Agri Business

Area under hybrid rice may go up 5 million hectares

Amit Mitra Hyderabad | Updated on March 12, 2018 Published on September 10, 2012

Gunning to grow more: (from left) S. Ayyappan, Director-General, ICAR,; Long Ping Yuan, father of hybrid rice, China; B. C. Viratamath, Project Director, Directorate of Rice Research - ICAR; Kanna Lakshminarayana, Minister of Agriculture-AP, and Robert S. Zeigler, Director-General, International Rice Research Institute, Manila, releasing the research papers on Hybrid Rice in India at the 6th International Hybrid Rice Symposium in Hyderabad on Monday. — P.V. Sivakumar

India is targeting hybrid rice cultivation on five million hectares in the next five years

At present, India has about two million hectares under hybrid rice cultivation of the total of 44 million hectares under rice cultivation.

S. Ayyappan, Director-General of the Indian Council of Agriculture Research, said the institute's frontline demonstration and its 'Farmer's First' programme were expected to popularise this technology in the coming years.

The focus should be on developing long-duration hybrid rice for coastal areas and quality hybrid rice for southern India, he said at the 6th International Hybrid Rice Symposium here today.

The Andhra Pradesh Minister for Agriculture K. Lakshmi Narayana inaugurated the symposium which saw delegates from most rice producing nations participate.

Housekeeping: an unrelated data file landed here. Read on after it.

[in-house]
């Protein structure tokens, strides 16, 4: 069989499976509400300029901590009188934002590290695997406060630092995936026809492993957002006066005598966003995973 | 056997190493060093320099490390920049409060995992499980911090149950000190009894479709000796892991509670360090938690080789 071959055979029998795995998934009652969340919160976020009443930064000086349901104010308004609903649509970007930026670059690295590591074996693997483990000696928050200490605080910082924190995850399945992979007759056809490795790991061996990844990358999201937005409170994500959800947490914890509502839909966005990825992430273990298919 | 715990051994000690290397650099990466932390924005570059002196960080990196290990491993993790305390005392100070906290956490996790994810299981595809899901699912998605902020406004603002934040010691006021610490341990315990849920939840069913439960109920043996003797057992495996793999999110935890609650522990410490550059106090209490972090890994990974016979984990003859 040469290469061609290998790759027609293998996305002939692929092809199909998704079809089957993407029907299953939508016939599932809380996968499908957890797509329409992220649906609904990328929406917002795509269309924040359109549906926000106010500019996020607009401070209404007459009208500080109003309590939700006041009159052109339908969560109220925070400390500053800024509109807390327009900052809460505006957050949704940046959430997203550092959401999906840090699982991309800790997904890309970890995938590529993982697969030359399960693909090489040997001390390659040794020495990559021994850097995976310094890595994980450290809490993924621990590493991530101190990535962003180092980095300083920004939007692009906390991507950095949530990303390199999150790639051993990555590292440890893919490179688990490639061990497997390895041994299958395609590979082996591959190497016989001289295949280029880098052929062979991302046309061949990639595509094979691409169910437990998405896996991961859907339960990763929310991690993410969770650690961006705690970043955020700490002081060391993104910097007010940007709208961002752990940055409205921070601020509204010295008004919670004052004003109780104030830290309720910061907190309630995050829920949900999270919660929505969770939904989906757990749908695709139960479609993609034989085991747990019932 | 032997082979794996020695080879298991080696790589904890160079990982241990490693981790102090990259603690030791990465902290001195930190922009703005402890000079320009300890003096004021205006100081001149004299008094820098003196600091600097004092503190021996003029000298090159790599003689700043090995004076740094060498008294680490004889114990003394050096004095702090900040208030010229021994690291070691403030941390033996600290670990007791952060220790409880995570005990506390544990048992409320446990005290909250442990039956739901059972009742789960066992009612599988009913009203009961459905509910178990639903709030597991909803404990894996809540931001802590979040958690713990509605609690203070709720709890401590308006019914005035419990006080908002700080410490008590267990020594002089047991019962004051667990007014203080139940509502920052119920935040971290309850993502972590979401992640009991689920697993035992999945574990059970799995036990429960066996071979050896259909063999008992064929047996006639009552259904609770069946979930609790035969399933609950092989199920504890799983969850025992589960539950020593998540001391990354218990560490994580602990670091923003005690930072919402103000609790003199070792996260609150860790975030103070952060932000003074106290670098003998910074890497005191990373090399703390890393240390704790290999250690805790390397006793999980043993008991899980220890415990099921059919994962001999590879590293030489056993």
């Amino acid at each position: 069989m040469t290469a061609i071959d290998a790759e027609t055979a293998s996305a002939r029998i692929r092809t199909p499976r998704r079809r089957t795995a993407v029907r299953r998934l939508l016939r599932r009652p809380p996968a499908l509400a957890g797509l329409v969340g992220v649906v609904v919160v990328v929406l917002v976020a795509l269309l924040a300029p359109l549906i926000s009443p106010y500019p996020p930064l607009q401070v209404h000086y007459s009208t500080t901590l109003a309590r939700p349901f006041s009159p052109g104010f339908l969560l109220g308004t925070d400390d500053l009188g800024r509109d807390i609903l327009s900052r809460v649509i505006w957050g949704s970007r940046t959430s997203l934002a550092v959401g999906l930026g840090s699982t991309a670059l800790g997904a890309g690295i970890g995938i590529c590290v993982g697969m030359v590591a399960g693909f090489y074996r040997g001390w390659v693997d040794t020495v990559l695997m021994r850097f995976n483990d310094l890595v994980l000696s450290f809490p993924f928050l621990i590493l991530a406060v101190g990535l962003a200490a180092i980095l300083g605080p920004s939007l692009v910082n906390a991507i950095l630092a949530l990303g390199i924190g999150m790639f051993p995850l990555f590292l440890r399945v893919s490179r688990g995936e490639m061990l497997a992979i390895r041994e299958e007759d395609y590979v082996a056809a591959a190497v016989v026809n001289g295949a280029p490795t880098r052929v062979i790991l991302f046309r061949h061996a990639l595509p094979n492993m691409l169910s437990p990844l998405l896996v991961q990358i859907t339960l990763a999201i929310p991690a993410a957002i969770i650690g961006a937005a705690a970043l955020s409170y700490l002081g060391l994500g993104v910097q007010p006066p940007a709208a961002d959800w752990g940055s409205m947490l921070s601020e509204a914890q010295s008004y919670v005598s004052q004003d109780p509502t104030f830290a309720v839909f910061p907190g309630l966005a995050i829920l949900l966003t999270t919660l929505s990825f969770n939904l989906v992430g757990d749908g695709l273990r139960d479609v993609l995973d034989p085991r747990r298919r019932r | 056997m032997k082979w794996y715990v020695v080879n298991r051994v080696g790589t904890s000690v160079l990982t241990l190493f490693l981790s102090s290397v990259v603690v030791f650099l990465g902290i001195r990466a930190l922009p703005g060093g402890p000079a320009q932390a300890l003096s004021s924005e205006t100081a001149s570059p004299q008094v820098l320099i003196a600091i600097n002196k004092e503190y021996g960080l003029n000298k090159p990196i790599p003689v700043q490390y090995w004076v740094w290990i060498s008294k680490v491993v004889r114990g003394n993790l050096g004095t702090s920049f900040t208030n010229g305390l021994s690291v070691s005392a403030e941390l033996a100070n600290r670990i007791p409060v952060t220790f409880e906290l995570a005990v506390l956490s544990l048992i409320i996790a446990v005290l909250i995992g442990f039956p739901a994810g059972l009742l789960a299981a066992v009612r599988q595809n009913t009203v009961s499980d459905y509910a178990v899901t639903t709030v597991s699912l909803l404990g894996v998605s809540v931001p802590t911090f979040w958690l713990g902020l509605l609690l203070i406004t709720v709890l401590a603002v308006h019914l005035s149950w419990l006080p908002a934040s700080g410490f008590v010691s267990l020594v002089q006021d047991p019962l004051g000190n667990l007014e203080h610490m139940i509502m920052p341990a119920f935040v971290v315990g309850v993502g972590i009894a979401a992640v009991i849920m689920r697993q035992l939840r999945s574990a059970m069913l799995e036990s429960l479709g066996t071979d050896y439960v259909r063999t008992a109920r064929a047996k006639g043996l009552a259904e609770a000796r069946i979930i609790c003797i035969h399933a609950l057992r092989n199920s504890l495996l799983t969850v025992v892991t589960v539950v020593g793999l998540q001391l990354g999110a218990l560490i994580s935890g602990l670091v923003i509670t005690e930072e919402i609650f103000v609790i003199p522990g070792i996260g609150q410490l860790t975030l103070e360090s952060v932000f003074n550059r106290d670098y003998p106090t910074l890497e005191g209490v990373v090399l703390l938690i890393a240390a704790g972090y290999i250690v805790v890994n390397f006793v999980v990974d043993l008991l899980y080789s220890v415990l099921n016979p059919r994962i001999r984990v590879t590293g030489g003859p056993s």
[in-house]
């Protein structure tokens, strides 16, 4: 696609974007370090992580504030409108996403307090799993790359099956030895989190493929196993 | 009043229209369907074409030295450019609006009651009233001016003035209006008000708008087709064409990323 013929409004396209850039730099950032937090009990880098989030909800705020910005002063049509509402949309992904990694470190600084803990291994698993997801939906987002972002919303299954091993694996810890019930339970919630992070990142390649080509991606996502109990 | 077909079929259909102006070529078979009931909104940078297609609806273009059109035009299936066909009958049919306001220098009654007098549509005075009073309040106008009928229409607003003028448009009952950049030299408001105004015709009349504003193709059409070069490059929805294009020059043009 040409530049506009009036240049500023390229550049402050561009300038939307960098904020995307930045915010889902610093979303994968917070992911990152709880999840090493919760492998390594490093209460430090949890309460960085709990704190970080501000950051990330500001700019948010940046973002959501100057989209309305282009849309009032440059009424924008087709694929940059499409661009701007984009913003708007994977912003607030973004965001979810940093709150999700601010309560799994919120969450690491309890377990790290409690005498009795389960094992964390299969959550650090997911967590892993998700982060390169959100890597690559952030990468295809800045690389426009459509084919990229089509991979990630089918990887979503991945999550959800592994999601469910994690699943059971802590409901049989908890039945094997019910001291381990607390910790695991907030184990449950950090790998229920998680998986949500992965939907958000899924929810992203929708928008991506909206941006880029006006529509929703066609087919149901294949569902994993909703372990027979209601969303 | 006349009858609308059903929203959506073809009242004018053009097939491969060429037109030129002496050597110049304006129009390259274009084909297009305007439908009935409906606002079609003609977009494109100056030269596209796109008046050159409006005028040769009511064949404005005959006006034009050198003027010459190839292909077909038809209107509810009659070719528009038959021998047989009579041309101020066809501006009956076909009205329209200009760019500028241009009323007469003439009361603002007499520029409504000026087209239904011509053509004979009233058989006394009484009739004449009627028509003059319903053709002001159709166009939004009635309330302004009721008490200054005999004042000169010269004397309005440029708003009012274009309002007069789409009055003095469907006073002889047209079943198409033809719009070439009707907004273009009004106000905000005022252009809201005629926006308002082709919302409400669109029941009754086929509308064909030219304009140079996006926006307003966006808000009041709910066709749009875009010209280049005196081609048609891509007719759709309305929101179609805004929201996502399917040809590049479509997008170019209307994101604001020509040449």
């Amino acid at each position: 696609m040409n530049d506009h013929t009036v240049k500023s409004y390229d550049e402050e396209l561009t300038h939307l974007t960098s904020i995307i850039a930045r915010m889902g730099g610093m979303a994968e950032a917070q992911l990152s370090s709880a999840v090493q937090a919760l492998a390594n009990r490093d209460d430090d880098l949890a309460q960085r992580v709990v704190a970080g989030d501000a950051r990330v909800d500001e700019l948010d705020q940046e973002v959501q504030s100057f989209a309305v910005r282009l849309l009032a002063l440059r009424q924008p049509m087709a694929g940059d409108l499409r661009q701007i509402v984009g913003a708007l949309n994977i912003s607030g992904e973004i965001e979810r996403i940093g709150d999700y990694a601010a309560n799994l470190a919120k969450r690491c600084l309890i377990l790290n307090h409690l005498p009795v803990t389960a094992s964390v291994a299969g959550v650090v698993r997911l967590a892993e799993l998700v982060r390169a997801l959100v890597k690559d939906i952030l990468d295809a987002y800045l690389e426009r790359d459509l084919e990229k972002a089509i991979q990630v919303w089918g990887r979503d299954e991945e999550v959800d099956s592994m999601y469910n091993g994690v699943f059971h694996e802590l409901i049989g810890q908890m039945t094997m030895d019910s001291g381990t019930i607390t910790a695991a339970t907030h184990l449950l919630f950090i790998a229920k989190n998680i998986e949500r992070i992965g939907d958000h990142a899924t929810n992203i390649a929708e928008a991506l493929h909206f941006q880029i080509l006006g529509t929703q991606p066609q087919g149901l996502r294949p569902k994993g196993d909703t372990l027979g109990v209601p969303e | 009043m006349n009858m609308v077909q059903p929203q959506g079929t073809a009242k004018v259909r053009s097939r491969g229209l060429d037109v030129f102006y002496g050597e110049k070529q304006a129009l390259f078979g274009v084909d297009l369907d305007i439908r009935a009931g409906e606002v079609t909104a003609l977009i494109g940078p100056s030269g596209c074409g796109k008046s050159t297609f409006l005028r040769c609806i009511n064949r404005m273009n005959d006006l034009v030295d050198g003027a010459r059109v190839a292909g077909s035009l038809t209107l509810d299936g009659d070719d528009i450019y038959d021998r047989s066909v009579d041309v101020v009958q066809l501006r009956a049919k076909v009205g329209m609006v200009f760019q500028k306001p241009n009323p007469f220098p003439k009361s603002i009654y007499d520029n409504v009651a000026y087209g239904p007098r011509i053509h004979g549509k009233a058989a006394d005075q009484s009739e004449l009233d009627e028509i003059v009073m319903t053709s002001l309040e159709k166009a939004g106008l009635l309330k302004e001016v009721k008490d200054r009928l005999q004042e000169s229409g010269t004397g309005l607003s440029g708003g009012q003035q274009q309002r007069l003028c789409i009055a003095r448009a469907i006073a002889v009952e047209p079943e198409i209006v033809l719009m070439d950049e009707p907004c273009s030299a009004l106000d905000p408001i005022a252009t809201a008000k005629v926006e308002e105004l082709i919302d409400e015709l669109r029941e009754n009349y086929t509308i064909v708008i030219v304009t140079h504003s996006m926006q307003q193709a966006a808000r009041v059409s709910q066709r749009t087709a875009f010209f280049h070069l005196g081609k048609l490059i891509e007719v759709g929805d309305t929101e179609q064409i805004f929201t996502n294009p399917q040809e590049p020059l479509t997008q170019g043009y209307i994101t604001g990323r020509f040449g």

He said so far 59 hybrid rice varieties have been released in India, 31 of which were from the public sector and the rest from the private sector. “Today several private companies were working with ICAR on hybrid rice research,” he said.

The AP Minister said the State was the first to release two hybrid rice varieties (APP RH 1 and 2) for commercial cultivation. “New good hybrids are in the pipeline and will be released shortly,” he added.

Lakshmi Narayana said the AP Agriculture University was working towards developing new varieties that were resistant to salinity and alkalinity.

Ashis Bahuguna, Secretary, Department of Agriculture, Government of India, pointed out that climate change was taking its toll on food security. Therefore, hybrid technology is an option to overcome the impact of climate change in agriculture.

>amitmitra@thehindu.co.in

Published on September 10, 2012
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